In his Economic View piece in last Sunday’s New York Times, Exporting Expertise, If Not Much Else, Daniel Altman mixes fact and fiction to create a distorted view of modern manufacturing that needs to be corrected.
First, Mr. Altman correctly states that “You can look at the economy in two ways: by production, or by people. And the two aren’t always the same” due in large part to productivity growth. He then goes on to say that this is clear when you look at the long-term trend of the decline in manufacturing. But long term decline in what: production or employment?
Mr. Altman attempts to explain whether manufacturers have become more productive by comparing changes in manufacturing’s share of national employment to its share of the economy. While this methodology has some major flaws that I will describe below, some of Mr. Altman’s assertions simply are not correct. For instance, he claims that manufacturers of nondurable products (like pharmaceuticals, food products and plastics) have not increased productivity enough to offset quality and price changes since their 9 percentage point drop in employment has been eclipsed by their 10 percentage point drop in their share of the economy since 1965.
In reality, nondurable manufacturing’s share of GDP has fallen from 10 percent in 1965 to 5 percent in 2004 (latest year available) — a 5 percent drop, not a 10 percent drop! So, what does this tell us about productivity? Well not too much actually. Productivity measures the output generated by a worker over a given period of time, such as an hour. As workers become more productive, through the use of technology for instance, the amount of output generated per-hour increases. To get an accurate measurement, the Labor Department adjusts the output measure in its productivity estimate for inflation, so that changes in output actually measure changes in the quantity of output, not just changes in prices.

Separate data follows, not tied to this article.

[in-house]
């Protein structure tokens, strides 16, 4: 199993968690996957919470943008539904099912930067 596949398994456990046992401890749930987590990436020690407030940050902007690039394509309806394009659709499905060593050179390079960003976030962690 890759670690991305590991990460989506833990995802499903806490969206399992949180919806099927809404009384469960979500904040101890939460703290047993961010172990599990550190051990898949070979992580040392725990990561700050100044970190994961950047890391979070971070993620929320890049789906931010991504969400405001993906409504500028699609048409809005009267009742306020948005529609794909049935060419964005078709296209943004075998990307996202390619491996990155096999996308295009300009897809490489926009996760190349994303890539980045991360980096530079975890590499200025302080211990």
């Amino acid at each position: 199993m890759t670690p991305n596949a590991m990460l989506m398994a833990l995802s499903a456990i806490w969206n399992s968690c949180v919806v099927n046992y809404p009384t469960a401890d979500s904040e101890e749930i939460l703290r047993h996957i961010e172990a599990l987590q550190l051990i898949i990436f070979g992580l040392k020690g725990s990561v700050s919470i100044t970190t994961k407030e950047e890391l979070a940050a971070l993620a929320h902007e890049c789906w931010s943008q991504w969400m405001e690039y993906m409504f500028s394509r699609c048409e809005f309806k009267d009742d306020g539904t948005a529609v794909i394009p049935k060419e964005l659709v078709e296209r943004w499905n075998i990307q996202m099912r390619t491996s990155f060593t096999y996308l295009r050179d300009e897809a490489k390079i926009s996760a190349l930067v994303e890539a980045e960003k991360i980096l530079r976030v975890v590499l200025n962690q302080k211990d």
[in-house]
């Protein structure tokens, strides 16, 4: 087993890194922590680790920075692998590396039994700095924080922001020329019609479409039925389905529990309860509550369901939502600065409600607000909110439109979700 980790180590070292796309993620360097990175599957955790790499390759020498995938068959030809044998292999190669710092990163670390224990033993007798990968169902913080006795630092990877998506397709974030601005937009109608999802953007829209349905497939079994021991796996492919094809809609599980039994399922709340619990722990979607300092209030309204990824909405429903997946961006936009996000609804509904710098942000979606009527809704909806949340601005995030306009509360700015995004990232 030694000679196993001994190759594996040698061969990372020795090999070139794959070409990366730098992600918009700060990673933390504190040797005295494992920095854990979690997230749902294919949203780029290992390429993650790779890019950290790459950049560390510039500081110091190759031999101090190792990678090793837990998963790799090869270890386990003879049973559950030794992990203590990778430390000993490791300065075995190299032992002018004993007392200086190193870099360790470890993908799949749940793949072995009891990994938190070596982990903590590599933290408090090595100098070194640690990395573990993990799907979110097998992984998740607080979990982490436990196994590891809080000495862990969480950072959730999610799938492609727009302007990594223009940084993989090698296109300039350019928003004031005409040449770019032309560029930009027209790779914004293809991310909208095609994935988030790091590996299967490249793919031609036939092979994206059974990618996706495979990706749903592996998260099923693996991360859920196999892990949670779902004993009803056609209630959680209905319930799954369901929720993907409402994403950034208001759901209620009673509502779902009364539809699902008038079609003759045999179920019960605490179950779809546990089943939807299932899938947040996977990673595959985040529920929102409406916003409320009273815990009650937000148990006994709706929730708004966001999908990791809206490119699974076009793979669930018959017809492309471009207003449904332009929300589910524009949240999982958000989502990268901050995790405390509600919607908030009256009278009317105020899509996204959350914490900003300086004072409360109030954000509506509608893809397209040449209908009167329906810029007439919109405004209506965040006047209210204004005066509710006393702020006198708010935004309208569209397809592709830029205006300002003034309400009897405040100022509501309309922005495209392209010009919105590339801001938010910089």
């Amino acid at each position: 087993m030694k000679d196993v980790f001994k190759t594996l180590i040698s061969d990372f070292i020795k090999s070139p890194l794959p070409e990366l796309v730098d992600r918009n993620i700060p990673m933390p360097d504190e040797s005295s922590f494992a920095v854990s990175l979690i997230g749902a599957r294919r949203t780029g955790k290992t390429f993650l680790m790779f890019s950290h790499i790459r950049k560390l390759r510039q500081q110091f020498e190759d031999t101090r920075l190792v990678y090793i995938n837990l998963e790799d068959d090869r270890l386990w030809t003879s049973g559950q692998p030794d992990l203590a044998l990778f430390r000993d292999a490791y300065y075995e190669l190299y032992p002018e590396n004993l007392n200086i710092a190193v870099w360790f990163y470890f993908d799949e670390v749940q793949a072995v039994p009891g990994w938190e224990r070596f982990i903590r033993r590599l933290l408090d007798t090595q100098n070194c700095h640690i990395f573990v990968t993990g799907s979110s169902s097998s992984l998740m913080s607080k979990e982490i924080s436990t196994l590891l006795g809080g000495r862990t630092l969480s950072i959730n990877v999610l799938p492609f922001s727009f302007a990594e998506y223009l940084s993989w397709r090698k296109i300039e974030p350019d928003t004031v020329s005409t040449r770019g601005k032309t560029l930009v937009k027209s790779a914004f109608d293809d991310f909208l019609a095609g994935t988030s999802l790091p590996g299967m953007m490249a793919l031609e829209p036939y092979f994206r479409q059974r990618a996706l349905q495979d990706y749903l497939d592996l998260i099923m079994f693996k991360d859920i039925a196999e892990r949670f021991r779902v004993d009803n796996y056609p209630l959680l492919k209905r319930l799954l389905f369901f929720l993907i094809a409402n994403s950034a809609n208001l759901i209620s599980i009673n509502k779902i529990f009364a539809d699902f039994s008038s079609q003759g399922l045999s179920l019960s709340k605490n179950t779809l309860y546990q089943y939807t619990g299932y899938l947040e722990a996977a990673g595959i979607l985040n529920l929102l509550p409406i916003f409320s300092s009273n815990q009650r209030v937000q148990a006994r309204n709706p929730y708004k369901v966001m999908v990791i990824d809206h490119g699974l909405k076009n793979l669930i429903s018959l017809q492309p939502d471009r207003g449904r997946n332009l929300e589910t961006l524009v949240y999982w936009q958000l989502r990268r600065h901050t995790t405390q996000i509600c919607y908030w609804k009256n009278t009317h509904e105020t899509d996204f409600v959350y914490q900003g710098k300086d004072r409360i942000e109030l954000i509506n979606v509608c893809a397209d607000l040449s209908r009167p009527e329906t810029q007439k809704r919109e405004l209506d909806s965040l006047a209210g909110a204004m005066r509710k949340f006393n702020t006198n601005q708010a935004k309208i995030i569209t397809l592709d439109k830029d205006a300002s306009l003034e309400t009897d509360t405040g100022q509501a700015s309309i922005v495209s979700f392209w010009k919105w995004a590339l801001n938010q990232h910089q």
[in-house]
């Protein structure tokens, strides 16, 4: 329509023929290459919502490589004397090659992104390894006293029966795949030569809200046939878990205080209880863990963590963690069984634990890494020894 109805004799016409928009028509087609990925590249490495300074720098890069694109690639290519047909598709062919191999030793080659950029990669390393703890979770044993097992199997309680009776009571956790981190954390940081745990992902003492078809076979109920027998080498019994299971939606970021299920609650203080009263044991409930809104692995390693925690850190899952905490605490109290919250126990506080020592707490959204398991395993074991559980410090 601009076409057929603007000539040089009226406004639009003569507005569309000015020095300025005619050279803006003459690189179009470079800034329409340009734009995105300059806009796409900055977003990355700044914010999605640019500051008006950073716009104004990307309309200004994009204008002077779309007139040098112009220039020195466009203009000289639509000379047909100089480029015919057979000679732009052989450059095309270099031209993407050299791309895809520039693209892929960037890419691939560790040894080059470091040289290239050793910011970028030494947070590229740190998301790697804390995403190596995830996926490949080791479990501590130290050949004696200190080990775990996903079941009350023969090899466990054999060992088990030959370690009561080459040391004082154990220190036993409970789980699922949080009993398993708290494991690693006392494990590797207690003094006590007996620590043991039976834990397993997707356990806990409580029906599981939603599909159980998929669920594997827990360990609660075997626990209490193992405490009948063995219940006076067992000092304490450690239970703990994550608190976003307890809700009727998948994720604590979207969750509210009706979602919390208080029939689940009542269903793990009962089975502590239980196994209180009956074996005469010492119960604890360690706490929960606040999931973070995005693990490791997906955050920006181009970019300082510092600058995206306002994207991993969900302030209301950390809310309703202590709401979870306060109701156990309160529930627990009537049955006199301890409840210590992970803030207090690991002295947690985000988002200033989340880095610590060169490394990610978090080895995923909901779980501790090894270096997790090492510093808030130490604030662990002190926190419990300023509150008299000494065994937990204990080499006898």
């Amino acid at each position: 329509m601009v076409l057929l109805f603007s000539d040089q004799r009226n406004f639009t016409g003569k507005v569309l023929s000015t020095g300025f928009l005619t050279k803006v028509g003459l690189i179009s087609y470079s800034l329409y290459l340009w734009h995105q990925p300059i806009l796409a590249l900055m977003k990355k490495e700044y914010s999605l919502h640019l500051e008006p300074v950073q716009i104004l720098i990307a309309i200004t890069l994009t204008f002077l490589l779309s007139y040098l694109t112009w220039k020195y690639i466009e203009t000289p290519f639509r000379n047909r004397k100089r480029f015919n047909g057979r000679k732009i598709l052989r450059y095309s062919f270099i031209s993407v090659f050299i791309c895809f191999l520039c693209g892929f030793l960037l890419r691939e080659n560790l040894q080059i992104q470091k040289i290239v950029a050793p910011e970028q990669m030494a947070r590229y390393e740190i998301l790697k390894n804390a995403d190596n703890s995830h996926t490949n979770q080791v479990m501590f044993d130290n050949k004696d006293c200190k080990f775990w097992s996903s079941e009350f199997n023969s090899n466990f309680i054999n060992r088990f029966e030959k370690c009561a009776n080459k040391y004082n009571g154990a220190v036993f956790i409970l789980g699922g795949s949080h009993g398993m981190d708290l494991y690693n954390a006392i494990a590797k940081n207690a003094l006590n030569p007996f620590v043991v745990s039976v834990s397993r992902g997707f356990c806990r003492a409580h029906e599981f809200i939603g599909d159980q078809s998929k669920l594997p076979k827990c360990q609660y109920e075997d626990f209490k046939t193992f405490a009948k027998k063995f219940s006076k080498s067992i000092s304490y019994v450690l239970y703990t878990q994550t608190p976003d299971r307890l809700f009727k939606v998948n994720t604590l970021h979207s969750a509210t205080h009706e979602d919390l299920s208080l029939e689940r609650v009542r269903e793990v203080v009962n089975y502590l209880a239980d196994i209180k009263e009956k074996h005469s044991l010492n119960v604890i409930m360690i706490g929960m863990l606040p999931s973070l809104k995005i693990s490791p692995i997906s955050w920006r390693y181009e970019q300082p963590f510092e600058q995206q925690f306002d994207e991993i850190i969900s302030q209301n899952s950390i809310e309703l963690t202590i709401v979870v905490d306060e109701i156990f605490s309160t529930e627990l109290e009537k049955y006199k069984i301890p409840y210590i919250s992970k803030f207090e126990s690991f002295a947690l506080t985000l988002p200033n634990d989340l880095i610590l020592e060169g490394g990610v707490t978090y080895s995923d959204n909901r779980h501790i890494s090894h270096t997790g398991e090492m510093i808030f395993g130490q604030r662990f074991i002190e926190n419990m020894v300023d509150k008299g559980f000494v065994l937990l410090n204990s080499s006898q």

This is at the heart of where Mr. Altman misses the mark. By comparing manufacturing’s share of nominal GDP, he is not taking into account the fact that prices have increased at a much slower rate in manufacturing than in the economy as a whole. This distorts his assertion that productivity growth has not increased significantly. In fact, since the first quarter of 1965, nondurable manufacturing productivity growth has increased 167% — nearly a third faster than overall business productivity growth during that time.
Mr. Altman’s faulty analysis continues. He then claims that “The story for durable goods is more troubling. Half of the decline in production has been a legacy of the last recession: sales went down, and they have stayed down”. If by “production” he is using durable manufacturing’s share of GDP, well in 1965 it was 16%. In 2000, prior to the recession, it was 9%. In 2004, it was 7%. So the bulk of durable goods falling share of GDP (80% the drop) occurred before the 2001 recession.
Just as inaccurate is his assertion that there has been no recovery in the durable goods manufacturing since the recession. In fact, after durable goods production fell by nearly 8% in 2001, it grew at a modest 3.9% pace in 2002 and 2003 before accelerating to 7% growth in both 2004 and 2005. By the 4th quarter of 2005, durable production was 14% above its pre-recessionary peak in the 3rd quarter of 2000. Sales staying down? Hardly.
Now, it is true the the current manufacturing recovery got off to a very slow start and has thus not kept pace with previous upturns. Moreover, manufacturers face significant challenges both at home and abroad that need to be addressed for manufacturing to become more competitive internationally. However, Mr. Altman’s analysis of the current state of manufacturing misses the mark.